After enjoying a couple of McLaren Animation compilation screenings at last year’s film festival, I was determined to get my tickets for this years. Apparently, this was a good idea as the event itself was sold out.
One of the great things about the McLaren Animation is that the audience gets to vote for their personal top 3 at each screening for nominating a winner plus is a chance to help build a selection for the Best of British animation through the nomination (though this does not make me a good judge in picking what should be best, it is nice to take part)
Taking each screening in order, it is impossible to give each a review so I have made brief personal comments instead
Left – This tale of two friends who drifted apart and changed as they got older, the use of tones and brightness aided the narrative to help set the mood of the characters with the paths they have chosen from childhood.
The Gravediggers Tale – A puppet animation tells of the solitary life of a female gravedigger who finds one of the burial is still alive. She decides to nurse them back to health and perhaps find love. The story has no dialogue but there is more told on the characters by the expressions given on their faces including the use of red to blush the checks along with the music to set the mood of this tale.
The House with No Doors – Interesting use of brush strokes in this animation which in the scenes where the main character paces up and down in the room go with the flow of his direction. In addition, there was good use of the music as he pretends to play the shadow of branches like a harp.
First Light – In a world where homes literal move, a factory worker comes back to find her home gone and more importantly her only companion, her pet bird. She tries to search for them, the choice of a female protagonist going through this journey was what made her journey interesting to the film and the symbolism at the end with the bird is a good use (I don’t want to tell you the end!)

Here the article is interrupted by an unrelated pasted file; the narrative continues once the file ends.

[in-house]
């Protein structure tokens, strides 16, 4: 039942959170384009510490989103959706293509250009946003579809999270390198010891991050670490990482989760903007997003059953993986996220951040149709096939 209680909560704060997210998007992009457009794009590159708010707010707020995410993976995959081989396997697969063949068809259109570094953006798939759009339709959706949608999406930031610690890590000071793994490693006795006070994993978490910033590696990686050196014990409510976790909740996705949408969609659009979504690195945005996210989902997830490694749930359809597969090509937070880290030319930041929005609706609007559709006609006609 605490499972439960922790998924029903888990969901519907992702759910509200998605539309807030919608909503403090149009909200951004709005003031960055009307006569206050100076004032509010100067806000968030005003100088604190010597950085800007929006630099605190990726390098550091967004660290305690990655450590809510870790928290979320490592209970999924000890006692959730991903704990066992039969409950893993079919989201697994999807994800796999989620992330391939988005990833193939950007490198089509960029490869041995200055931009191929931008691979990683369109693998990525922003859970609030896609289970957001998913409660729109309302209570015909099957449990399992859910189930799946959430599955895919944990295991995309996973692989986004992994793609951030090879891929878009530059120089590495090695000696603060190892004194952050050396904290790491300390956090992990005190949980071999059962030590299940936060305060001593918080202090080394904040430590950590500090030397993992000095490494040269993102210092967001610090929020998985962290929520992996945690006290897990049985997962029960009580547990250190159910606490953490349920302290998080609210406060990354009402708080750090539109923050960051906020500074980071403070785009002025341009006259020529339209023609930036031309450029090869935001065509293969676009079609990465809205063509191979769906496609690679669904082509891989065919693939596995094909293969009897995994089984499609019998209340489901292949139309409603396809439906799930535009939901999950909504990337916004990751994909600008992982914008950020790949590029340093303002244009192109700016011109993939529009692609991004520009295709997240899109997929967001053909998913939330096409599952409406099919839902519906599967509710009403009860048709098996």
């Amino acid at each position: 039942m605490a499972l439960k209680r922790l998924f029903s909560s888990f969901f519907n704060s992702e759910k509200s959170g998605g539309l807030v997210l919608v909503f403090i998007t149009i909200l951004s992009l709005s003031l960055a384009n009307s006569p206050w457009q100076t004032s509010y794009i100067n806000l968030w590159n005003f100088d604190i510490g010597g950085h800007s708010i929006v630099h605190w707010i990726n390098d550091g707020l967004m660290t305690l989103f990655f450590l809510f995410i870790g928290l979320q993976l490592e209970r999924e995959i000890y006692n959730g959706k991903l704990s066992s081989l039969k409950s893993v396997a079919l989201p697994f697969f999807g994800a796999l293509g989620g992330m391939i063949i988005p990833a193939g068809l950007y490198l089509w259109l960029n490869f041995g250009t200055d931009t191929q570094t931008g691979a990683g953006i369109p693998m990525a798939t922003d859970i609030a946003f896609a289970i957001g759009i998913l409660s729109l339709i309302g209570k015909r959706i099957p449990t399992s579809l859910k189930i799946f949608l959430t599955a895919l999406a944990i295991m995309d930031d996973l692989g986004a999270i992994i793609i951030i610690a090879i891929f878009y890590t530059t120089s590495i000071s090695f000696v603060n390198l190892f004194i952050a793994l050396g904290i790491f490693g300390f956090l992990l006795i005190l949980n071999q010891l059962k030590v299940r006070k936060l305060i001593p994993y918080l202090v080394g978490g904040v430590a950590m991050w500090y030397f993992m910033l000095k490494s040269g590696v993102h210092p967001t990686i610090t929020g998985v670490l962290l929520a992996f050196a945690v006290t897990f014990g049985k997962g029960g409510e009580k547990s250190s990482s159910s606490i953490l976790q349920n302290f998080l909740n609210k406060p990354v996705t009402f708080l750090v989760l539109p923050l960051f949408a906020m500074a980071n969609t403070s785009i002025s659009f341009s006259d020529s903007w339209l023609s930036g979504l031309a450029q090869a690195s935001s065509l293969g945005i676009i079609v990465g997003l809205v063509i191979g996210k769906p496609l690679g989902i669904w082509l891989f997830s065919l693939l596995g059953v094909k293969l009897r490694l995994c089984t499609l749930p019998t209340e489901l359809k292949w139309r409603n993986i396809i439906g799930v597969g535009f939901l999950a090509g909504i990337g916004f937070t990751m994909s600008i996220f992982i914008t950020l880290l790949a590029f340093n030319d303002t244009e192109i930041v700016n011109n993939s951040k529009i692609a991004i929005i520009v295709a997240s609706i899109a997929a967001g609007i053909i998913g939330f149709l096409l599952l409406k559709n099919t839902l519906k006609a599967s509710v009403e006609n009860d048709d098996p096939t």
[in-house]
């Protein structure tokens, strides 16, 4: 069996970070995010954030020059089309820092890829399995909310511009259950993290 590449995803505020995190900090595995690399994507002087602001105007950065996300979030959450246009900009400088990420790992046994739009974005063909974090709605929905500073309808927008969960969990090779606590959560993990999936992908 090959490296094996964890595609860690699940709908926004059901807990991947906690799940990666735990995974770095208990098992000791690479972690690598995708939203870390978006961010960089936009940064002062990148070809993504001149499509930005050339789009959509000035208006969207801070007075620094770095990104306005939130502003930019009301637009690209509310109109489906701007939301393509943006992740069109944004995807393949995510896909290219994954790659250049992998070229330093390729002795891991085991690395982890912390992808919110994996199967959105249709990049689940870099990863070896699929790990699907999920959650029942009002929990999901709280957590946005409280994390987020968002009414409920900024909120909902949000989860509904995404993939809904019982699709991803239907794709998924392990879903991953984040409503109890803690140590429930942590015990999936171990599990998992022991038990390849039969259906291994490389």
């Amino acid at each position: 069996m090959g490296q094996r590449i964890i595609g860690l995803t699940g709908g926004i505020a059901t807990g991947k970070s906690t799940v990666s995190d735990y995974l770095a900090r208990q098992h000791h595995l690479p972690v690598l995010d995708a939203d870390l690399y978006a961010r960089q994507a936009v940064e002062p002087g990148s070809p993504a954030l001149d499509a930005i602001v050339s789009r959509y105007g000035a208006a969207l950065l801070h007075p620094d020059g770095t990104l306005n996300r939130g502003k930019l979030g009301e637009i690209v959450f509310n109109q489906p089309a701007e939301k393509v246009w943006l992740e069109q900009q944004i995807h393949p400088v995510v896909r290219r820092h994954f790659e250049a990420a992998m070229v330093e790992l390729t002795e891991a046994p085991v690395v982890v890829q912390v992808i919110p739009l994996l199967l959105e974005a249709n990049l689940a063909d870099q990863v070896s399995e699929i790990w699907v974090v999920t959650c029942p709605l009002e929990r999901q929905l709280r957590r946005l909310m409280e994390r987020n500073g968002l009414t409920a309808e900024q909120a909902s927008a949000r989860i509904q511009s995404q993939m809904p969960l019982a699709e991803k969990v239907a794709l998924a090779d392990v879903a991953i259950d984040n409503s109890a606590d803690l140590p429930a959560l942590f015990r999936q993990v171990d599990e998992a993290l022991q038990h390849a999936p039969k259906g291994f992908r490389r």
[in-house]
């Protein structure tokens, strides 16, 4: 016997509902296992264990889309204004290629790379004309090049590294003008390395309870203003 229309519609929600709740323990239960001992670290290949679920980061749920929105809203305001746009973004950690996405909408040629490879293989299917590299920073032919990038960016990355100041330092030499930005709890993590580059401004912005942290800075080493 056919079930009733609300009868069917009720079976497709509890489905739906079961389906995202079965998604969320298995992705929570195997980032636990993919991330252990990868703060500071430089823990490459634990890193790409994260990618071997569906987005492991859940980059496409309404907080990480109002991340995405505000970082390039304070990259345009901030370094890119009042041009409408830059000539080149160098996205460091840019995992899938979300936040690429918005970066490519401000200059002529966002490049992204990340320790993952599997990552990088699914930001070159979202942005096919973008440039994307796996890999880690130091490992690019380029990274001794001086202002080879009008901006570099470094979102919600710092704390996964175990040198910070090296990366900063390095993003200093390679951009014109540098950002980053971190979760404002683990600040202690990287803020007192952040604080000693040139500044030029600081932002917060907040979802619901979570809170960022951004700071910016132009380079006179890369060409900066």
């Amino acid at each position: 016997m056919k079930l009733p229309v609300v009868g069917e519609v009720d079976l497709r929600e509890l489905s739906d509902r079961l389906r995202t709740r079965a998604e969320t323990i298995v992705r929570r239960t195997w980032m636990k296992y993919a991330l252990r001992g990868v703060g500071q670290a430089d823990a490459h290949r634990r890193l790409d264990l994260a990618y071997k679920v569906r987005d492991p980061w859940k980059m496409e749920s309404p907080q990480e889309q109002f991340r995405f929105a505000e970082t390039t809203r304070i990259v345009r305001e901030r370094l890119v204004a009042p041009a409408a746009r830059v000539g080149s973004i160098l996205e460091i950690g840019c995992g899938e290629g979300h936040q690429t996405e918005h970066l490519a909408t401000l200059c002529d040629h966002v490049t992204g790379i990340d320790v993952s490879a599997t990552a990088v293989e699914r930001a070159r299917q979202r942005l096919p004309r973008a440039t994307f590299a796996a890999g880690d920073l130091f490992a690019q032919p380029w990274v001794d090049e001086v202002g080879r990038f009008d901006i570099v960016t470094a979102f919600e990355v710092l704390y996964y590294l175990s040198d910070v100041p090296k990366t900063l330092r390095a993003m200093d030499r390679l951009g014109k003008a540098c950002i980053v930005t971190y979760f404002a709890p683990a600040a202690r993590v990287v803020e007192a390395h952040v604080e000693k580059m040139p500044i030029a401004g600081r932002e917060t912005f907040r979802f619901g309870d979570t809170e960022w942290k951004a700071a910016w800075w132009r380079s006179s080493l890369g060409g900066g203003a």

Sweetie and Sunshine – Making use of the two Chinese pandas that arrived at the Edinburgh Zoo to describe couples relationships while Sweetie tries to win over Sunshine’s heart. The animation brings the emotion and humour to life in this tale.
Sandy – With the feel of beach postcards, this charming stop motion animation captures how impressionable young minds are with a real cheeky twist at the end.
I Love You So Hard (Chocolate Covered Almond) – This twisted tale of a bizarre attempt of fantasy seduction which has some humour in its madness and has a fight a rhinoceros while sky diving naked. It was a little twisted for my liking but the madness seemed to fit the style.
The Nether Regions – Brian Blessed provides a devilish voice in this stop motion as even HE grumbles at the bureaucracy in Hell and the rights of workers. Nice bit of humour.
In Sight – On busy Princes Street of Edinburgh, a man tries to attain spiritual intimacy to those around him. Not knowing details of its style nevertheless it keeps focus of the protagonist to the viewer and pleasing to the eye through out.
Everything I Can See From Here – In the game of kick about with two mates until another visitor joins. Mixes the tones to catch the mood of the environment along with the brightness of the visitor is something to note.
In the Air is Christopher Grey – A humourous (and tragic) tale of growing up using simple storytelling and clean digital animation. The achievement of telling the main and side story in this animation comes across well.
Can’t really give the above a rating as each film has it own merits.
Too Many Usual Suspects
With many directors and creators in attendance, they were all lined up at the front. It was a good job our host didn’t run by everyone’s name otherwise we might not have had time for questions in the little time they had.